When we think of hypocrites, parents, politicians and sports writers may come to mind—but head coaches?
Grant Cohn of the Santa Rosa Press Democrat accused Jim Harbaugh as such, noting how the San Francisco 49ers leader:
- Criticized the Seattle Seahawks for several PED incidents and demanded that the 49ers be “above reproach,” before the team traded for, waived, and then re-signed alleged PED user Eric Wright.
- Never punished starter Ahmad Brooks for attacking teammate Lamar Divens with a glass bottle in July, despite being “above reproach.”
- Claimed Alex Smith was still the starter in 2012 when he was injured and already lost the job to Colin Kaepernick.
- Stressed having a “humble heart” despite his regular overreactions on the sidelines.
So yeah…Cohn’s list seems contradictory.
But fortunately for Harbaugh, he gets paid to win football games, not to be ethical. And in that sense the coach can defend his actions.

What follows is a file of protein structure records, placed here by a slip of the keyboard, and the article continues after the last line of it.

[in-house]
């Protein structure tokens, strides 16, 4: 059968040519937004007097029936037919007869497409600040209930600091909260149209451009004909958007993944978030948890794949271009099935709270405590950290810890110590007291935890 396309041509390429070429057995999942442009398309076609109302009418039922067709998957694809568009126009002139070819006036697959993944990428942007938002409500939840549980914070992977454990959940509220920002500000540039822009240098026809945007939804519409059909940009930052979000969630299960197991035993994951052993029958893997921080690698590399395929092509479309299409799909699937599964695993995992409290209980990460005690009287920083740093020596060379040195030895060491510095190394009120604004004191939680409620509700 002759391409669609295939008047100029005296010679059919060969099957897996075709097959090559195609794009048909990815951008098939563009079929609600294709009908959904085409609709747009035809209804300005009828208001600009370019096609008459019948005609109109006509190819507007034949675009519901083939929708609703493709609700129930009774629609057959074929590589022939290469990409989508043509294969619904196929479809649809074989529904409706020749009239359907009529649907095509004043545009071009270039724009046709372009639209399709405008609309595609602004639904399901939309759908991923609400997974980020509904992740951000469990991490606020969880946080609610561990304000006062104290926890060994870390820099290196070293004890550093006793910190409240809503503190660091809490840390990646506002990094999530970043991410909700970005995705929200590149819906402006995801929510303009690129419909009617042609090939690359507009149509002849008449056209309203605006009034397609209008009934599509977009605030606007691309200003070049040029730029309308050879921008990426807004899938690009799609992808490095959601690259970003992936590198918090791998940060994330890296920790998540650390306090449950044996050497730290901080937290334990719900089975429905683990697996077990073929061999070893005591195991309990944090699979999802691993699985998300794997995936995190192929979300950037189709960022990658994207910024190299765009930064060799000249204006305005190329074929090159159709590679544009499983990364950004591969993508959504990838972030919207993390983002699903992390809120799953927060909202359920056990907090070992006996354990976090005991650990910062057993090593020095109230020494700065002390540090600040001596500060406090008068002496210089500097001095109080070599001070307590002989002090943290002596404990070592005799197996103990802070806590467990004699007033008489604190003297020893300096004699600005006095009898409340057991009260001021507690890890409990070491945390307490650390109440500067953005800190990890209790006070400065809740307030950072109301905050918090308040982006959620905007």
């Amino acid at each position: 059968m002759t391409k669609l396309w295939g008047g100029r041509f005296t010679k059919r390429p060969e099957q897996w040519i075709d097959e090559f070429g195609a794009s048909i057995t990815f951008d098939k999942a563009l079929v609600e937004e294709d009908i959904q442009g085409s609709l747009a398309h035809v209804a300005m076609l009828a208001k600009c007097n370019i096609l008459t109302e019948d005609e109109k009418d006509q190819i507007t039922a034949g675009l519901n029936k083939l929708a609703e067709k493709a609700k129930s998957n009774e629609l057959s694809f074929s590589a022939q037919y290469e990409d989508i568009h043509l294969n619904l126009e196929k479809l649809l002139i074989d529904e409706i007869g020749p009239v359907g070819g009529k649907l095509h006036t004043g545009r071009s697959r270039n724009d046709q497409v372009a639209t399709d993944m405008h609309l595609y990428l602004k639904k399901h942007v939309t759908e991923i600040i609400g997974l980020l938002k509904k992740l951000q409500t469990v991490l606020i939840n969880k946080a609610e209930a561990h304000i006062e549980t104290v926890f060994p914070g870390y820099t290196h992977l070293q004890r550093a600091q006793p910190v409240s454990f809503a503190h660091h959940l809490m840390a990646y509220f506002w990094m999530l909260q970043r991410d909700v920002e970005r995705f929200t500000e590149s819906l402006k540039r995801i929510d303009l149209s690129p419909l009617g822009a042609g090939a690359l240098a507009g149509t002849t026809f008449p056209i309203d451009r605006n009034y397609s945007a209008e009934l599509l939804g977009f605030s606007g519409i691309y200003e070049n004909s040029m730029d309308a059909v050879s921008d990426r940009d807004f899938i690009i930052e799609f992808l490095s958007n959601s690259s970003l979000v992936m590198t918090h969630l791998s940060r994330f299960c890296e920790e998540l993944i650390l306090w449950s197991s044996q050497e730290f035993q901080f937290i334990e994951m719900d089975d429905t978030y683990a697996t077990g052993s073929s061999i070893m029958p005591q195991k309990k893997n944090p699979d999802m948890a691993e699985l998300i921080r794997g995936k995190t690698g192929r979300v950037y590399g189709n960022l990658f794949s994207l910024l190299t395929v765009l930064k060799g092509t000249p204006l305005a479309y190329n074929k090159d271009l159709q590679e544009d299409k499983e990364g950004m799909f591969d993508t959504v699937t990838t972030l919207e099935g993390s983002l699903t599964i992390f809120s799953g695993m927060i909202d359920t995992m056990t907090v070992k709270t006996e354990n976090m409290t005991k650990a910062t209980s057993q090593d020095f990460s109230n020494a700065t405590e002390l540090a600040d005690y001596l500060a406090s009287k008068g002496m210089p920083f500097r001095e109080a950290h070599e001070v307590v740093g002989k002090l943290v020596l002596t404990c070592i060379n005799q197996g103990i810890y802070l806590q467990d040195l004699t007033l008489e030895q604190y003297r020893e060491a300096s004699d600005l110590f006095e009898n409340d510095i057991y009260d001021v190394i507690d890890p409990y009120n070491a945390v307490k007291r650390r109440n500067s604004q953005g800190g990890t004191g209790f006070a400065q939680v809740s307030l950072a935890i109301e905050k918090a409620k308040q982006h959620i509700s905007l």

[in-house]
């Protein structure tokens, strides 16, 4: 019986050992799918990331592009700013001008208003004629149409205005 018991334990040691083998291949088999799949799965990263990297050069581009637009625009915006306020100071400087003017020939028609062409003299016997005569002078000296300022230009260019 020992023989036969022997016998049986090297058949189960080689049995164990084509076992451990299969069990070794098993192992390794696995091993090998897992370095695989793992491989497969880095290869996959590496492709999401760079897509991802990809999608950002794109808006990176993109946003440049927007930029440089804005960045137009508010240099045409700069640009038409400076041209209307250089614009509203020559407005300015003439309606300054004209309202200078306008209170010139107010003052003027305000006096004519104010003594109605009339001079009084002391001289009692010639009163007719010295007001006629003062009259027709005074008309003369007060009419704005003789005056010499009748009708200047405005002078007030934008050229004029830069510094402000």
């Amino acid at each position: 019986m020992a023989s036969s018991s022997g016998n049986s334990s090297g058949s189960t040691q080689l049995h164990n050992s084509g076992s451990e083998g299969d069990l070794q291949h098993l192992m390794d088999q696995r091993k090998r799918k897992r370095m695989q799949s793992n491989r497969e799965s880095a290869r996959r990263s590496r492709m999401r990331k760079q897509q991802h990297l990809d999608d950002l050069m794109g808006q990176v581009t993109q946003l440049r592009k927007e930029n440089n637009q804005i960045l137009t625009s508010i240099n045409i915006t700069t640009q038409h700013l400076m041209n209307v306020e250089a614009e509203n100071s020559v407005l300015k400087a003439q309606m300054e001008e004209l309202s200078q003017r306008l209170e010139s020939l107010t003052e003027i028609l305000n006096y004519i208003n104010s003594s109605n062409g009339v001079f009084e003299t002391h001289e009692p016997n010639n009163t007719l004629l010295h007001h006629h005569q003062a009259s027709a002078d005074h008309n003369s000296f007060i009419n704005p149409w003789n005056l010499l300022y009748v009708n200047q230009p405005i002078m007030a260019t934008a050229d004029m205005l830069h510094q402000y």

Any team would love to wield a talent like Wright or Brooks in appropriate situations, and creating uncertainty over the coming week’s starting quarterback is a sound strategy to disrupt opponents’ preparation. Harbaugh isn’t very humble, but you have to have something resembling an ego to survive the cut-throat reality of professional sports.
Is Harbaugh a hypocrite? Yes. But so are all of us when you start to overanalyze. There are environmentalists who drive Cadillacs and alcoholics who refuse to eat red meat. Get my drift?
What we and Harbaugh should do is strive to be less hypocritical. Reflect on your discrepancies and try your hardest not to repeat them again.
For the good of the world and NFL, that’s not too much to ask. Right, coach Harbaugh?